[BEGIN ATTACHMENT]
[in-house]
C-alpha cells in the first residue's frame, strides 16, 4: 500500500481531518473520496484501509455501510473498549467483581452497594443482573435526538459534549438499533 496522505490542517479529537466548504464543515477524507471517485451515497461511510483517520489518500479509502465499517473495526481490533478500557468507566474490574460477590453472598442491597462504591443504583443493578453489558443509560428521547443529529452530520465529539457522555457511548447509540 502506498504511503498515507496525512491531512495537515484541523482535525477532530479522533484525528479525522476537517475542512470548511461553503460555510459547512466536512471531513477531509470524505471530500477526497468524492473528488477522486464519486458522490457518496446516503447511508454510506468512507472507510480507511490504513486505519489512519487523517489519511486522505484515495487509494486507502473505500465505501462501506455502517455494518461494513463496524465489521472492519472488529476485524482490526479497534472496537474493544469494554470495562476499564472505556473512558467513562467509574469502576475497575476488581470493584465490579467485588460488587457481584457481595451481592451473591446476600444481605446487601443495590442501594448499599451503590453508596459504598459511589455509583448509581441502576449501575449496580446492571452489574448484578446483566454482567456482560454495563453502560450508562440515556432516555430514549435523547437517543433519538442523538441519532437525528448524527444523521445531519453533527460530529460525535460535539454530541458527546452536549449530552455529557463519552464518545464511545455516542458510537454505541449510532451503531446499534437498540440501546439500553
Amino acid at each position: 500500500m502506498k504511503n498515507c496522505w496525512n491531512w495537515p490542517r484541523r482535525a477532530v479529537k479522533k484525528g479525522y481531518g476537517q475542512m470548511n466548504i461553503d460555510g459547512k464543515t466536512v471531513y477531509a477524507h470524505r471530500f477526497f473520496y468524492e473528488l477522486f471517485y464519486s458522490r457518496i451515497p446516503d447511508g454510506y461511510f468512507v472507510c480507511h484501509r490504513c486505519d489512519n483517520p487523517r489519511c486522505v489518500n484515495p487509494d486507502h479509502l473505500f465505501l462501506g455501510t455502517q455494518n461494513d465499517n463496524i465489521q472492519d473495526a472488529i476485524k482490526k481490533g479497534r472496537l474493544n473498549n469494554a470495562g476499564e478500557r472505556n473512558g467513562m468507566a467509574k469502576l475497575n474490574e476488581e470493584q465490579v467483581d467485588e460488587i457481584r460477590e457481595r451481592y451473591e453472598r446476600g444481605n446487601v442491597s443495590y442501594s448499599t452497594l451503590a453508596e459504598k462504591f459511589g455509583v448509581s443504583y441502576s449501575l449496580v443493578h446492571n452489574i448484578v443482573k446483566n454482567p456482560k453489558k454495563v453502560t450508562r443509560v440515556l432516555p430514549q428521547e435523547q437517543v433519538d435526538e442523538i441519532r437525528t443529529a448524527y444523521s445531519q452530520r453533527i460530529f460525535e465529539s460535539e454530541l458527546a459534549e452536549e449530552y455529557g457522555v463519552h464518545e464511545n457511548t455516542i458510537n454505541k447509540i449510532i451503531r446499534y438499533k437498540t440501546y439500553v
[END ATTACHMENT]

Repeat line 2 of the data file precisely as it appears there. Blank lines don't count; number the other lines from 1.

C-alpha cells in the first residue's frame, strides 16, 4: 500500500481531518473520496484501509455501510473498549467483581452497594443482573435526538459534549438499533 496522505490542517479529537466548504464543515477524507471517485451515497461511510483517520489518500479509502465499517473495526481490533478500557468507566474490574460477590453472598442491597462504591443504583443493578453489558443509560428521547443529529452530520465529539457522555457511548447509540 502506498504511503498515507496525512491531512495537515484541523482535525477532530479522533484525528479525522476537517475542512470548511461553503460555510459547512466536512471531513477531509470524505471530500477526497468524492473528488477522486464519486458522490457518496446516503447511508454510506468512507472507510480507511490504513486505519489512519487523517489519511486522505484515495487509494486507502473505500465505501462501506455502517455494518461494513463496524465489521472492519472488529476485524482490526479497534472496537474493544469494554470495562476499564472505556473512558467513562467509574469502576475497575476488581470493584465490579467485588460488587457481584457481595451481592451473591446476600444481605446487601443495590442501594448499599451503590453508596459504598459511589455509583448509581441502576449501575449496580446492571452489574448484578446483566454482567456482560454495563453502560450508562440515556432516555430514549435523547437517543433519538442523538441519532437525528448524527444523521445531519453533527460530529460525535460535539454530541458527546452536549449530552455529557463519552464518545464511545455516542458510537454505541449510532451503531446499534437498540440501546439500553